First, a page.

Fitness fans and gym gurus may have heard of beta-alanine. It’s one of the most popular sports supplements, with many people choosing to use it as a way to enhance their workouts.1
But is taking beta-alanine supplements worth it and should you include this amino acid in your workout routine? We’ve got everything you need to know below.
What is beta-alanine?
Beta-alanine is a type of amino acid. It’s naturally produced by the body (the liver, to be exact).2
However, we can get it externally from food or supplements too.
This Non-Essential Amino Acid (NEAA) is the building block for a molecule called carnosine. Carnosine is stored in our cells and releases when there’s a drop in pH. This molecule helps to protect against acid around the body, like lactic acid production during workouts.3
Beta-alanine supplements are usually marketed as sports performance enhancers. However, it is possible to increase your intake through diet as well. In addition to performance, it’s thought that there could be other health benefits too, although research is still underway.4
How does beta-alanine affect the body?
If you’re wondering about the benefits of beta-alanine, it’s important to remember that research is still ongoing. In terms of beta-alanine supplements, there isn’t an agreed standard or conclusive research.5,6,7
That means you might not get the results you want if you choose to use a beta-alanine supplement.
Nevertheless, it’s thought that beta-alanine could help to:
- Improve your endurance8
- Improve performance in HIIT sessions9
- Improve your muscle mass10
Remember, though. While some studies have been conducted on humans, others were animal studies and may not precisely reflect how beta-alanine works. It’s always worth talking to your doctor before starting a new supplement to be sure that it’s right for you.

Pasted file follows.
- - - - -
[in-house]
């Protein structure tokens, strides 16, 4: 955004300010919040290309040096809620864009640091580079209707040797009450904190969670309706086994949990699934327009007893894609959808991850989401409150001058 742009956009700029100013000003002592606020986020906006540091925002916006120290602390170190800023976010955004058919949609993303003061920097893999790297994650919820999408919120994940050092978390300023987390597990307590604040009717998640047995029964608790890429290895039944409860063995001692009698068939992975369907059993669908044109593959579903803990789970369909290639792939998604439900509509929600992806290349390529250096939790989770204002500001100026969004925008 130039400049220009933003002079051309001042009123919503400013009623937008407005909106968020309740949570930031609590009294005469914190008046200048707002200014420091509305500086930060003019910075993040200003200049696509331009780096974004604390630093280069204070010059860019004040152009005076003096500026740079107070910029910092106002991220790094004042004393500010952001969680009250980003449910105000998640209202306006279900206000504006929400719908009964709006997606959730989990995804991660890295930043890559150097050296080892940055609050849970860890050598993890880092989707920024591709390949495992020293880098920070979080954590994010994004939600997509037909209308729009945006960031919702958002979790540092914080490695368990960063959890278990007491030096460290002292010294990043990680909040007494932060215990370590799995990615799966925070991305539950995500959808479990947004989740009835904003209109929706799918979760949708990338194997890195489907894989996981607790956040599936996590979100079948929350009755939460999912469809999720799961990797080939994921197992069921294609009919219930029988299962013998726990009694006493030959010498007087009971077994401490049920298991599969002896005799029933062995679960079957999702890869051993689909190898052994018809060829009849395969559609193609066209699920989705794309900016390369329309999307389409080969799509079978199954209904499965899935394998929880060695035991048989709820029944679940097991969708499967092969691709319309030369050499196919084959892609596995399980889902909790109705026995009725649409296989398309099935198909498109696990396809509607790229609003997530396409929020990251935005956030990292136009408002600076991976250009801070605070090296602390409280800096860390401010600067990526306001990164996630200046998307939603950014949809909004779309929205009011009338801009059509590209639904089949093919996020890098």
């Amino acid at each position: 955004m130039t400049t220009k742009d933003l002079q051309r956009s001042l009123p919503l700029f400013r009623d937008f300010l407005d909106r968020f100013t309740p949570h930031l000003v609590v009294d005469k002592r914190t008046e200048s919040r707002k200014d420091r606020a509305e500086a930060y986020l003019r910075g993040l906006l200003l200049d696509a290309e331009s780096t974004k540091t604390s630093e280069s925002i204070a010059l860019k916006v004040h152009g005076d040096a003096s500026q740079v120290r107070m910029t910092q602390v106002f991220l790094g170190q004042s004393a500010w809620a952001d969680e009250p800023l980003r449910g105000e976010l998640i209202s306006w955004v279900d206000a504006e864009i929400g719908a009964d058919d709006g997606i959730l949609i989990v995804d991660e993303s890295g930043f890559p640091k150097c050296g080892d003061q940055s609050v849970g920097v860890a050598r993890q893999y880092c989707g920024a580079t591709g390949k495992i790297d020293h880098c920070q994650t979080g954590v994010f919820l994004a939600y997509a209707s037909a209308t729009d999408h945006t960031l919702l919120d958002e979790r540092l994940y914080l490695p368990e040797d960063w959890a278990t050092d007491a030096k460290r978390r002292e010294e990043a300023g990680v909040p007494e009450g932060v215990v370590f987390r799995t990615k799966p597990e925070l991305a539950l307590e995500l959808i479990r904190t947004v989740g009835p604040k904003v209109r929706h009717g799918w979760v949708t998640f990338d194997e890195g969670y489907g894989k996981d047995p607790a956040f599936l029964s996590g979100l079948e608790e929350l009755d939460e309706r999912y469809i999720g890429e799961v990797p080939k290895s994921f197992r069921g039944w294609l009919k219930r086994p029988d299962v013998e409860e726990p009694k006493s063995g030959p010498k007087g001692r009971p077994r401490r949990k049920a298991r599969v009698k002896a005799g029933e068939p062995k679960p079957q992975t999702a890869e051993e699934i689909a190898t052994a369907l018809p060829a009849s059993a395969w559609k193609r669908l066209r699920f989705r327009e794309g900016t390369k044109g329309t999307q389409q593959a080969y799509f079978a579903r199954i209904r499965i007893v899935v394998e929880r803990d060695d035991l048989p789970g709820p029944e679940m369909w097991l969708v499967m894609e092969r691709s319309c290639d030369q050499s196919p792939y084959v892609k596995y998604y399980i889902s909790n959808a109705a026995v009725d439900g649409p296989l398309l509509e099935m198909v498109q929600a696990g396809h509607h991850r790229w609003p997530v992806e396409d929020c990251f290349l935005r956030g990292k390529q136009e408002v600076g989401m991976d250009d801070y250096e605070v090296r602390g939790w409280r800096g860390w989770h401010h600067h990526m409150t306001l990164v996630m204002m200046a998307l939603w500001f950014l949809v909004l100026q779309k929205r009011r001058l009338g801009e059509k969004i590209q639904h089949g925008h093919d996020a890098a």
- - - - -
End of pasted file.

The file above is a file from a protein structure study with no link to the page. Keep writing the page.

Dietary sources for beta-alanine
Nothing beats a healthy and balanced diet. While the body produces beta-alanine itself, we can increase our intake by eating the right types of food. Proteins
are usually the best way to get amino acids into the body, so you must include the recommended daily allowance in your weekly meal plans.11
Some food sources for beta-alanine include:
If you follow a vegetarian or vegan diet, it’ll be especially important to be sure that you’re getting enough protein. Look for protein-rich plant sources to be sure you’re getting the right nutrients.12
If there are gaps in your protein intake or you want to try supplements, there are a range of options on the market. They’re usually available in powders, tablets, or capsules. Always follow the instructions on the label and ask your doctor if you have any concerns.
It’s also worth bearing in mind that there can be a tingling or itching side-effect to taking beta-alanine supplements. This is called paraesthesia and is thought to be related to the dosage amounts.13
If you experience this side-effect, consider lowering your dosage or stop taking beta-alanine supplements altogether.
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Last updated: 6 November 2020